Be realistic when creating expectations about your early career job search

Be realistic when creating expectations about your early career job search was originally published on College Recruiter.

Joining the workforce in an entry-level position is a significant milestone, marking the beginning of a new chapter filled with unique experiences, challenges, and opportunities. It can be both exciting and overwhelming, as it often involves adapting to a new work environment, learning new skills, and meeting new people. Entry-level positions provide an important foundation for building a career, helping you to gain valuable experience.

That’s why taking your time and evaluating your options is essential before pursuing a specific job or career path. In this article, we’ll share five tips to help you understand what it’s like to enter the workforce for the first time and how to navigate it for years to come. We’ll also examine the outcomes of the Great Resignation, the biggest mass quitting in the history of the U.S., to further emphasize the importance of finding the best job for you.

Be patient (finding a job takes time).

Resist feeling discouraged on the job hunt if you don’t find the right opportunity immediately. Being patient allows you to take the time to assess your priorities, hone your skills, and find the best possible match for your professional goals. It’s important to remain persistent and open-minded because patience and perseverance will ultimately result in finding a role you’re excited about, which can be a fulfilling and rewarding experience.

According to a recent study by Paychex, half of the Great Resigners took three to six months to find a new role after quitting their jobs. So, the process can take time, and there’s no need to rush, especially when entering the workforce for the first time.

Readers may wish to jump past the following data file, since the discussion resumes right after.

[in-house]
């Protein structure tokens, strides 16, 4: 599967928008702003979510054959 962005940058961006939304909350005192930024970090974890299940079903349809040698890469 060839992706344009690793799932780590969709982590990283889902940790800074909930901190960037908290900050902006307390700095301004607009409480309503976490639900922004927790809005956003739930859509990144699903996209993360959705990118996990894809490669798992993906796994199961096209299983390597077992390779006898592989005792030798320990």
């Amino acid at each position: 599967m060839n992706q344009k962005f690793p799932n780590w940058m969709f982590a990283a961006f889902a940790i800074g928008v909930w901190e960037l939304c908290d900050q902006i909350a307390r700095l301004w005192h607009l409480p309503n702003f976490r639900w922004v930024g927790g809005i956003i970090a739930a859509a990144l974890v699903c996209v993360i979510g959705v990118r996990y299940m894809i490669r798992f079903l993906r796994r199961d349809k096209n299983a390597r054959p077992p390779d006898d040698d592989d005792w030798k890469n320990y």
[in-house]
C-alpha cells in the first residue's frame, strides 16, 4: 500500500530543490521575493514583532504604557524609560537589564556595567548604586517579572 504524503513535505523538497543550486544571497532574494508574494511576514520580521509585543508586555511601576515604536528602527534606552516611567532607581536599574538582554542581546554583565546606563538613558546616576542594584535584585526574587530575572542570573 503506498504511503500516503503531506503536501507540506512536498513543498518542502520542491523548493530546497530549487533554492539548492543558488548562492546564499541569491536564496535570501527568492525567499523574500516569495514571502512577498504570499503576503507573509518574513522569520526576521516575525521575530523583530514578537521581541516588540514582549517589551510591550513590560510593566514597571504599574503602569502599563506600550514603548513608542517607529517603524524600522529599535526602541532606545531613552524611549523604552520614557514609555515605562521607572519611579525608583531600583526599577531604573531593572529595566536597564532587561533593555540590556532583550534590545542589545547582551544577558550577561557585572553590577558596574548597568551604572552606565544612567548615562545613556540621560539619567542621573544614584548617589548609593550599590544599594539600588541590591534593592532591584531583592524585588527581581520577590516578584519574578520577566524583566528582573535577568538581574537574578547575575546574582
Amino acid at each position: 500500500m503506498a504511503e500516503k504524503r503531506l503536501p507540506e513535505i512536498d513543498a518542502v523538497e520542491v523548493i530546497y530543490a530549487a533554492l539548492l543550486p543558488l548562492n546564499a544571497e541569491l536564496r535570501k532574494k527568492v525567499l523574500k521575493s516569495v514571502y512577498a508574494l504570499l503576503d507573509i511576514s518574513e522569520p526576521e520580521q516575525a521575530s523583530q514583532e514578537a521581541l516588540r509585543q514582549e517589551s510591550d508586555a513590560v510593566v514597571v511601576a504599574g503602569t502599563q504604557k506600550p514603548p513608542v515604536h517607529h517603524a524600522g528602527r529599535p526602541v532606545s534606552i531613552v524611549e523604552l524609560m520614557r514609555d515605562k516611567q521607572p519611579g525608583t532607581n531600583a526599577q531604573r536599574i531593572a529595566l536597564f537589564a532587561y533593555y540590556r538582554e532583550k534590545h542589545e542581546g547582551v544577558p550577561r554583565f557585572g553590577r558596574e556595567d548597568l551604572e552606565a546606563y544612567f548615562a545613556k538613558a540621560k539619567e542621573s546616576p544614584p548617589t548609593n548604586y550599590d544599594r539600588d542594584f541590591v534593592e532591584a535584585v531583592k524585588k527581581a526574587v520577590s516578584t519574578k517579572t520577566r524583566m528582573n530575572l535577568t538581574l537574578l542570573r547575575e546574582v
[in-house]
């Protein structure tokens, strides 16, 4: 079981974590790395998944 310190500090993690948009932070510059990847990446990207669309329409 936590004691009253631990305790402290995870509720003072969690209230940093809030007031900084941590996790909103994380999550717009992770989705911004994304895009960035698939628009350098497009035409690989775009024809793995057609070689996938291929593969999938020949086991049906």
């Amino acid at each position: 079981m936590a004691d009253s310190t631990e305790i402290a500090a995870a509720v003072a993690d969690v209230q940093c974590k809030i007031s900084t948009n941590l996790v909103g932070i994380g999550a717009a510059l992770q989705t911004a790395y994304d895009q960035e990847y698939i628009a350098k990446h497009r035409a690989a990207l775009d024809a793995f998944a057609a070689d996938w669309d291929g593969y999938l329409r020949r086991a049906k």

Be open to change down the road…

Being open to career change is essential in today’s rapidly evolving job market. Many people find that their interests, skills, and goals change over time, and what they thought was the right career path may no longer be.

While changing careers can be daunting, reflecting on your interests, values, and aspirations can lead to a more satisfying career path. Considering that nine out of 10 people who quit their jobs during the Great Resignation changed industries, don’t hesitate to try something completely new if you’re drawn to it!

… but know that the grass isn’t always greener.

However, quitting your job isn’t always the answer. Eight out of 10 employees who searched for a new job during the Great Resignation said they regretted doing so, and 68% even tried to get their old job back. Those who changed industries at this time were also 25% more likely to regret leaving their job.

But don’t be dissuaded from looking for something new if you feel that you need a change – we just recommend that you take time to evaluate your reasons and leave no room for doubt when you decide to take the leap.

Money isn’t everything.

What matters most in a job is subjective, but money shouldn’t always be your top priority. In fact, employees who changed jobs during the Great Resignation were just 11% more likely to be happier with their new salary. Finding a company that promotes a solid work-life balance, great culture, and job security are equally important factors when finding a long-term career prospect.

Find balance

At the end of the day, finding the right work-life balance for you will lead to greater happiness, health, and success in all areas of life. When entering the workforce for the first time, be easy on yourself if your job doesn’t meet 100% of your needs. Your journey is just getting started, so as long as you continue to develop and learn more about your professional desires and aspirations, you’ll achieve your career goals sooner than you think.

By College Recruiter
College Recruiter believes that every student and recent grad deserves a great career.